For many members of the staff and student body, Milford Middle School has all the charm of an old house full of leaks, quirks and lacking air conditioning, but steeped in nostalgia.

For many members of the staff and student body, Milford Middle School has all the charm of an old house full of leaks, quirks and lacking air conditioning, but steeped in nostalgia.

The building is in desperate need of repairs and is no longer fit to house students and staff. When the new school year begins in August, students and staff will report to the Milford Central Academy, which will house the school district’s sixth, seventh and eighth graders indefinitely. In order to build a new school the district has to prove necessity and subsequently go to a referendum to ask the community for the funds. 

Despite stories of 110-degree temperatures in the auditorium or instances of using trash cans to catch runoff from a leaky roof, staff and students view the 84-year-old building with fondness.

“The building is so cool looking,” said Dakota Flemming, a sixth grader at Milford Middle. “I like the way it was built. It’s kind of sad. I wanted to stay here longer.”

Mark Hatfield, a sixth-grade math teacher, was a member of the first middle school class at Milford Middle, which was converted from a high school to a middle school in the early ’70s. Hatfield later returned to the school to teach. He has spent the last 28 years of his career at the school.

“I’m going to miss the building. It feels like my home away from home,” he said. “I’m going to miss the routine. It’s going to be bittersweet. It will be sad leaving here. I enjoy everything about school.”

Hatfield described the staff and students at Milford Middle School as a family, a feeling which many others have echoed.

“I think one of my favorite memories is just getting together with students and teachers and playing basketball in the gym,” said Bryn Davis, a seventh grader at Milford Middle. “I don’t know if we’ll be able to do that at The Academy. It’s kind of sad that other people won’t get to experience this school.”

The staff at Milford Middle School, many of whom have been there for more than 20 years, have formed a tight-knit community over the years.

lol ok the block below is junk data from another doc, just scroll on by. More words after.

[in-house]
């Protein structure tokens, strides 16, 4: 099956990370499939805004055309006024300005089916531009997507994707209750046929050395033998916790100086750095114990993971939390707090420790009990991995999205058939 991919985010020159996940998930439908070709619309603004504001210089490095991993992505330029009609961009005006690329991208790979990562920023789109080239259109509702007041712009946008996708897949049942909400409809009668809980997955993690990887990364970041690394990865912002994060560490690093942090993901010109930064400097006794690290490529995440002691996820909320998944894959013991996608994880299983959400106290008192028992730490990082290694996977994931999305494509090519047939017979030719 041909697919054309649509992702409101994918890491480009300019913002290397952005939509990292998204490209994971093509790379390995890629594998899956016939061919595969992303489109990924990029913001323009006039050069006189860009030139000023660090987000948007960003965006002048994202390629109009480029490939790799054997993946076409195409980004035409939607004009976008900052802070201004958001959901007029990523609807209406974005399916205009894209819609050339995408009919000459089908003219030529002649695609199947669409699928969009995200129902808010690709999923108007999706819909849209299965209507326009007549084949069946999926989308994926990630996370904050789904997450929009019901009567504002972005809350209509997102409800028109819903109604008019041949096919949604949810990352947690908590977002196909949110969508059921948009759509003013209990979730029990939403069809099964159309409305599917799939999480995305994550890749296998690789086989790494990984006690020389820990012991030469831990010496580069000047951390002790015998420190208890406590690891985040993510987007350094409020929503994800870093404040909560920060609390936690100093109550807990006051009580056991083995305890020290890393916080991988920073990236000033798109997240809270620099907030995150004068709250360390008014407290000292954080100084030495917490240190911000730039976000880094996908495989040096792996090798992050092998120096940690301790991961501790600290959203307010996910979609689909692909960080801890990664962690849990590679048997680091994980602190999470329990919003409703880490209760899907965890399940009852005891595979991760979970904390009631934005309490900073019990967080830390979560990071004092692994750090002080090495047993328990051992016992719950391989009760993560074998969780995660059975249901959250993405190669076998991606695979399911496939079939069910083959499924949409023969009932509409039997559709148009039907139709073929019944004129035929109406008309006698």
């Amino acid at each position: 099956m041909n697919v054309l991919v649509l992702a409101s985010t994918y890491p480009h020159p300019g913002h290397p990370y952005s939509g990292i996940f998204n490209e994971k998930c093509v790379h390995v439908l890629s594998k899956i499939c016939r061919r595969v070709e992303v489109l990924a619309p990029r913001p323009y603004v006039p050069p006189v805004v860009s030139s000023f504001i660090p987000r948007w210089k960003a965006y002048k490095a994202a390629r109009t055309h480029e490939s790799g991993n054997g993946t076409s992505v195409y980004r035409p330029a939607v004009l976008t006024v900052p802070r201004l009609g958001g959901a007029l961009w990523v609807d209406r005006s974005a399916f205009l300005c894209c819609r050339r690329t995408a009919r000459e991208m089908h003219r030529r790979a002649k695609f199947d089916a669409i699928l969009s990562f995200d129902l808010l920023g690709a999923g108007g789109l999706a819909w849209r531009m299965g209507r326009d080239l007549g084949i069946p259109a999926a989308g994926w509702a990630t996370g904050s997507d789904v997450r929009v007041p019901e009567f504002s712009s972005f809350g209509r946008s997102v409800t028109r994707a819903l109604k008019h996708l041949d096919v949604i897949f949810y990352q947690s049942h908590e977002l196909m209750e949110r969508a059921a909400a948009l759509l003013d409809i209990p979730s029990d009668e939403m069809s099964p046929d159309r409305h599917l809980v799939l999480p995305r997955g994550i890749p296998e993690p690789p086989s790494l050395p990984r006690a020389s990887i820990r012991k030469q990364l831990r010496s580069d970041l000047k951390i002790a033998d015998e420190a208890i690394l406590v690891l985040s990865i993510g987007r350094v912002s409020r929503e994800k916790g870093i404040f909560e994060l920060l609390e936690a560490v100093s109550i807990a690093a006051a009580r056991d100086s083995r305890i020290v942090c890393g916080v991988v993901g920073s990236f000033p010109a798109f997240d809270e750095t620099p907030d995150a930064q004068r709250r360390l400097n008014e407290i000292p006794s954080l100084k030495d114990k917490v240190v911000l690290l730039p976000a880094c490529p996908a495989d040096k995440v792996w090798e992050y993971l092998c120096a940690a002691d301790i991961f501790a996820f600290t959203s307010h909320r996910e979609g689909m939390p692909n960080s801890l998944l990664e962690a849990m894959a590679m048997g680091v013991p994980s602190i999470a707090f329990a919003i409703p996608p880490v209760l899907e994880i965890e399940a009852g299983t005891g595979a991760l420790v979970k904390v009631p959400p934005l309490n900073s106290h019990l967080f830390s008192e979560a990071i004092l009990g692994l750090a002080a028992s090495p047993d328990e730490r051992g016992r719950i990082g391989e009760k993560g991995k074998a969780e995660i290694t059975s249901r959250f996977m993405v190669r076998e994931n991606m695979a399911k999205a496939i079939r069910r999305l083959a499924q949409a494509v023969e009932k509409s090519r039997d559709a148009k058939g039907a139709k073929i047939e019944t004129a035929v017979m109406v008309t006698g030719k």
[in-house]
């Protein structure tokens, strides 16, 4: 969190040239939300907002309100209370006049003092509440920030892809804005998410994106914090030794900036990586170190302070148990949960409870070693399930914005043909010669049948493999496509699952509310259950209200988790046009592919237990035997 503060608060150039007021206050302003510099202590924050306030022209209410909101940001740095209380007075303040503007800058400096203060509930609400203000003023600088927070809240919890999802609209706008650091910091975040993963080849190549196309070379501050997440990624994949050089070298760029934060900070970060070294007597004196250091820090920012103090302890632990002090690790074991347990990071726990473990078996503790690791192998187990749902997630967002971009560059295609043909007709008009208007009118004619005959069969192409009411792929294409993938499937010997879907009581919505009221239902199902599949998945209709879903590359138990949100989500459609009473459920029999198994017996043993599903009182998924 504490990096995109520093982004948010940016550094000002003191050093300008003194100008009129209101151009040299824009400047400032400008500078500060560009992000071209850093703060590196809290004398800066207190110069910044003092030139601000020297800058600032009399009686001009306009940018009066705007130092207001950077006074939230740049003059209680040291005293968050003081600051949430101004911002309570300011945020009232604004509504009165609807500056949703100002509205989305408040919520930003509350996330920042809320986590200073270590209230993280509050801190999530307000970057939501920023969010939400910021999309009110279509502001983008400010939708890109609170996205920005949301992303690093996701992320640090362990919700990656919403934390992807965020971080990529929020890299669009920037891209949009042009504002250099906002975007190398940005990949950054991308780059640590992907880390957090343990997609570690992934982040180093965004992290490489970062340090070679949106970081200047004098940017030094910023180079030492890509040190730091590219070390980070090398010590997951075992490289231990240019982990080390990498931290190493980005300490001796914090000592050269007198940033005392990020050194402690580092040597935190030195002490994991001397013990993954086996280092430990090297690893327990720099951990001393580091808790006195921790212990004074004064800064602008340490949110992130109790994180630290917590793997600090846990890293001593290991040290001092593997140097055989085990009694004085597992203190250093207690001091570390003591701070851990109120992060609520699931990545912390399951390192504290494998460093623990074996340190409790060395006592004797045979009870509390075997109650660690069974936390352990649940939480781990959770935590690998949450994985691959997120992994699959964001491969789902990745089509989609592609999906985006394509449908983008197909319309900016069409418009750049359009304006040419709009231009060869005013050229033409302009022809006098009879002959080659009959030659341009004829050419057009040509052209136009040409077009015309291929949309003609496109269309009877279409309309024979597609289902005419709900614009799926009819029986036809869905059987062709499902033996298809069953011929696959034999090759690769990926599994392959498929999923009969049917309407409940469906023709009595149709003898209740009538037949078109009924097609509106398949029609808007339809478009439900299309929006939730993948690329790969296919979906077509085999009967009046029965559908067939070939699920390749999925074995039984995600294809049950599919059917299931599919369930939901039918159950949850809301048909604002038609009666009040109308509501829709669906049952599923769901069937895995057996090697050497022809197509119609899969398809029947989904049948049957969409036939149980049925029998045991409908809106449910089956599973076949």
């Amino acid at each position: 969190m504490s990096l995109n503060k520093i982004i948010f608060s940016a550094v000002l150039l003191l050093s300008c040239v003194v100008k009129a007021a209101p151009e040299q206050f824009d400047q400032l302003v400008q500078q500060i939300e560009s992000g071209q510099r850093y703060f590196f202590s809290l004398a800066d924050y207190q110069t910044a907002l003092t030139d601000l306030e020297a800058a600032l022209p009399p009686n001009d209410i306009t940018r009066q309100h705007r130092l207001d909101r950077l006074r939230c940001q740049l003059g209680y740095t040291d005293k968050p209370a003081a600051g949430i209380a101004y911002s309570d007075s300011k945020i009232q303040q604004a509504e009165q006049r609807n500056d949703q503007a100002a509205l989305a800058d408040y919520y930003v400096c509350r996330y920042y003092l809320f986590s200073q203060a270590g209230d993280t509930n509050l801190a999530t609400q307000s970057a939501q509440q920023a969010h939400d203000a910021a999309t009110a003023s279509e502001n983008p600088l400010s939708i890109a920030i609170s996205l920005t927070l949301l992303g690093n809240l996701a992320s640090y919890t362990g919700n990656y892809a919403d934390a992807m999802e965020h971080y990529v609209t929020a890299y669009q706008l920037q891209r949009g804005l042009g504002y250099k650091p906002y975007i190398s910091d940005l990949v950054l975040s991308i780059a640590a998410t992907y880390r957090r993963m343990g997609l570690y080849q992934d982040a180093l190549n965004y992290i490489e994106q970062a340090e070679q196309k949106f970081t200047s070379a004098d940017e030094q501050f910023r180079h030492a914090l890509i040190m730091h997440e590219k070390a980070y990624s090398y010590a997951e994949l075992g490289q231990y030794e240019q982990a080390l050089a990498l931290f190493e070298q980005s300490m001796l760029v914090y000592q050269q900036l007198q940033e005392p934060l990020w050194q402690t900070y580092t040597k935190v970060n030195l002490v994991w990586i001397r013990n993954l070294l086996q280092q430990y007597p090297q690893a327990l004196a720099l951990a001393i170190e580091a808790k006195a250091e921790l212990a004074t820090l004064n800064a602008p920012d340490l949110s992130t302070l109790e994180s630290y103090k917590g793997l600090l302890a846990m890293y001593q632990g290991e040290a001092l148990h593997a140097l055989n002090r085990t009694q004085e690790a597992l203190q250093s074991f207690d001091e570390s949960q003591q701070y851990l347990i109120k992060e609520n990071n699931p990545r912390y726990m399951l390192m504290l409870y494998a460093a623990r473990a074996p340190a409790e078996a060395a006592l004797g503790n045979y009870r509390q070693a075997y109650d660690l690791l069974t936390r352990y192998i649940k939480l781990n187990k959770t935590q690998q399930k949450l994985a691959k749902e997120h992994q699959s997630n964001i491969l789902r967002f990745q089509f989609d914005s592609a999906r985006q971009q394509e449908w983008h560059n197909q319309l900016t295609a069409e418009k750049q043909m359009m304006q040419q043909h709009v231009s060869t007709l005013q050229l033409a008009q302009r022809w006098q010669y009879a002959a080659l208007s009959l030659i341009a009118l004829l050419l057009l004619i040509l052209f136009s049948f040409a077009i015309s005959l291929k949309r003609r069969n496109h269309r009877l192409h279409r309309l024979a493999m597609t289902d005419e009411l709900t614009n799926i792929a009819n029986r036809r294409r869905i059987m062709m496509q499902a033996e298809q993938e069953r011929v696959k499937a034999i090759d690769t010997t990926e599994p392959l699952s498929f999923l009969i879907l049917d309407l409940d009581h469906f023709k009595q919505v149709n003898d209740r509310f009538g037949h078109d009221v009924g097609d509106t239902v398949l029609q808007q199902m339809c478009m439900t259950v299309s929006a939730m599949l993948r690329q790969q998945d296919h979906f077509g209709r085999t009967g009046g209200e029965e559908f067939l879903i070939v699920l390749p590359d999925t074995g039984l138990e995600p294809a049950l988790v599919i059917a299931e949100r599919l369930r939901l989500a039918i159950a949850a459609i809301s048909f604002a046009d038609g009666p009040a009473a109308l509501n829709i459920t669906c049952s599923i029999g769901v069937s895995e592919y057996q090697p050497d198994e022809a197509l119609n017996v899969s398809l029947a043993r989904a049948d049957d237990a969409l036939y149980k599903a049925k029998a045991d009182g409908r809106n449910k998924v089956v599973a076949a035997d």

One of the longstanding members of the Milford Middle School family is Mike Johnson, a physical education and health teacher. Johnson went to both elementary school and high school before the building housed Milford Middle and has spent 24 years as teacher in the building.

“I’m sad to leave,” Johnson said. “I’ve spent most of my life here. I think a lot of people will be sad to see it go.”

Johnson does admit that the school has a few quirks. One rainy day he was in the cafeteria when a corner ceiling, which was below a leaky spot in the roof, burst under the weight of too much water.

“I’m not going to miss things like that or putting trash cans under the leaky spots in the gym, but that’s part of the charm of the building,” he said.

In many ways when staff move into the academy it will be a reunion. Many of the eighth-grade teachers taught at Milford Middle before being transferred to Central Academy. For the most part, the staff from Milford Middle will remain the same, however two very familiar faces will be in new positions. Milford Middle School Principal Nancy Carnevale will be stepping into a new role as director of secondary education and Milford Middle School Assistant Principal Mark McDaniel will be housed at the high school and will serve as supervisor of career and technical education and the arts.

For many, one of the things that fostered such a deep connection to the school is its long history with the community of Milford.

“Students that I’ve taught in the past come back because I’m now teaching their children,” said Nancy Poinsett, an art teacher who has been teaching at Milford Middle for 26 years. “Things really have come full circle.”

Students are also aware of the deep roots that the school has in the community.

“I’m going to miss this school because my mom and my grandmom both went to this school,” said seventh grader Brooklyn Williams. “The school is historical, but it think that this is what’s best for Milford.”

Teachers have already begun to pack up their classrooms in preparation for the move to the academy. Every classroom in the school will be empty by June 7 and boxes will be unpacked at Central Academy June 10 -11, though the building will remain open until June 30 to accommodate parents.

“As the walls start to become bare, the bulletin boards are coming down, it’s starting to hit home,” Hatfield said. “It’s a little bit like if you were in a home you’ve lived in for a long time and you’re moving to a new house, sad but exiting at the same time. We’ll miss it but we’ll all be alright.”

The building may be empty but what gives the school life will march on.

“I love the building. It has heart and character,” said Poinsett. “The staff brings heart to the building. When we leave we’ll bring the heart with us.”